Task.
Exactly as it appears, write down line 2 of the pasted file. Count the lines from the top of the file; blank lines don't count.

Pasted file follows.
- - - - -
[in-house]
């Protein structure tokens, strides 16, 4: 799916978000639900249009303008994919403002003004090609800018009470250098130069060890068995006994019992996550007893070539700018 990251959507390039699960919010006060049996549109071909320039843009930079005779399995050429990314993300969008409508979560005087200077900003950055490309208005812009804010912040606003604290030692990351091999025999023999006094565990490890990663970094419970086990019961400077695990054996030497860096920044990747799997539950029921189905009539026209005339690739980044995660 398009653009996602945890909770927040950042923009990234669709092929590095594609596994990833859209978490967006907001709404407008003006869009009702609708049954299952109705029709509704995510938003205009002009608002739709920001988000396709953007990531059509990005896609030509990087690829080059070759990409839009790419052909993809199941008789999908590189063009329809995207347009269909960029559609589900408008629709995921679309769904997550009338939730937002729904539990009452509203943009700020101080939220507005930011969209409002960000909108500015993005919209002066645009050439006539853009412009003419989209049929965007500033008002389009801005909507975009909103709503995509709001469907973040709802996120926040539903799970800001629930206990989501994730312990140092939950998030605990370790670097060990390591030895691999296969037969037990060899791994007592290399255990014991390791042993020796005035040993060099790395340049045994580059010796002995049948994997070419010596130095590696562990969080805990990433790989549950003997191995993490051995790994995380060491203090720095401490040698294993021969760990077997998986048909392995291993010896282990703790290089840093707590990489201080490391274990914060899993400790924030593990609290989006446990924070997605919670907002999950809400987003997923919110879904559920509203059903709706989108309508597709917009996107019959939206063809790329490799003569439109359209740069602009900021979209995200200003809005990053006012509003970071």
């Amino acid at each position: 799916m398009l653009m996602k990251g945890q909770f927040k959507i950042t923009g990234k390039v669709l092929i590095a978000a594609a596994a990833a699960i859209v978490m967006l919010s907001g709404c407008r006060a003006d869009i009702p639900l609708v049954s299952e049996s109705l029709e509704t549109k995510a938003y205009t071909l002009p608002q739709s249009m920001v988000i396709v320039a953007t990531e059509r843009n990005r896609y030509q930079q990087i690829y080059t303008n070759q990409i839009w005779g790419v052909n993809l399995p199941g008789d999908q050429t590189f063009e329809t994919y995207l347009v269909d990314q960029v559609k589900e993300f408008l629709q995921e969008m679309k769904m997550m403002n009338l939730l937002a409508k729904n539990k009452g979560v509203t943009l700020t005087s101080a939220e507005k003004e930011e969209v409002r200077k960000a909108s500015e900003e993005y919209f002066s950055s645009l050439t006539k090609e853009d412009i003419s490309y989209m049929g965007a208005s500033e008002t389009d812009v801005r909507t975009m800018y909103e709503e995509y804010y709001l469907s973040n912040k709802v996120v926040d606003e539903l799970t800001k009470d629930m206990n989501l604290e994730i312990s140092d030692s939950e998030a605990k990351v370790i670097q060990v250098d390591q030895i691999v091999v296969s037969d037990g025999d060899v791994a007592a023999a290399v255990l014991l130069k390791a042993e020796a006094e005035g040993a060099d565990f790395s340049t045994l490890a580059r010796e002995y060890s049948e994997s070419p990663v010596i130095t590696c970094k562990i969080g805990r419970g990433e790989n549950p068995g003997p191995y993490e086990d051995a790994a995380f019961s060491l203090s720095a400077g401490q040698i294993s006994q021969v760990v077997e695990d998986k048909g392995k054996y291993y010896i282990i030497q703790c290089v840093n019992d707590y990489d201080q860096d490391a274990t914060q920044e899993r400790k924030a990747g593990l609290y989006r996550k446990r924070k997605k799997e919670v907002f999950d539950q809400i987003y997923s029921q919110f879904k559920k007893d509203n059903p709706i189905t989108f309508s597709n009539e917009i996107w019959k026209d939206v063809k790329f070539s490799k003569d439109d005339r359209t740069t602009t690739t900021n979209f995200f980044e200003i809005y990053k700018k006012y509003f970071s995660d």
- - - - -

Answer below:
């Protein structure tokens, strides 16, 4: 799916978000639900249009303008994919403002003004090609800018009470250098130069060890068995006994019992996550007893070539700018 990251959507390039699960919010006060049996549109071909320039843009930079005779399995050429990314993300969008409508979560005087200077900003950055490309208005812009804010912040606003604290030692990351091999025999023999006094565990490890990663970094419970086990019961400077695990054996030497860096920044990747799997539950029921189905009539026209005339690739980044995660 398009653009996602945890909770927040950042923009990234669709092929590095594609596994990833859209978490967006907001709404407008003006869009009702609708049954299952109705029709509704995510938003205009002009608002739709920001988000396709953007990531059509990005896609030509990087690829080059070759990409839009790419052909993809199941008789999908590189063009329809995207347009269909960029559609589900408008629709995921679309769904997550009338939730937002729904539990009452509203943009700020101080939220507005930011969209409002960000909108500015993005919209002066645009050439006539853009412009003419989209049929965007500033008002389009801005909507975009909103709503995509709001469907973040709802996120926040539903799970800001629930206990989501994730312990140092939950998030605990370790670097060990390591030895691999296969037969037990060899791994007592290399255990014991390791042993020796005035040993060099790395340049045994580059010796002995049948994997070419010596130095590696562990969080805990990433790989549950003997191995993490051995790994995380060491203090720095401490040698294993021969760990077997998986048909392995291993010896282990703790290089840093707590990489201080490391274990914060899993400790924030593990609290989006446990924070997605919670907002999950809400987003997923919110879904559920509203059903709706989108309508597709917009996107019959939206063809790329490799003569439109359209740069602009900021979209995200200003809005990053006012509003970071």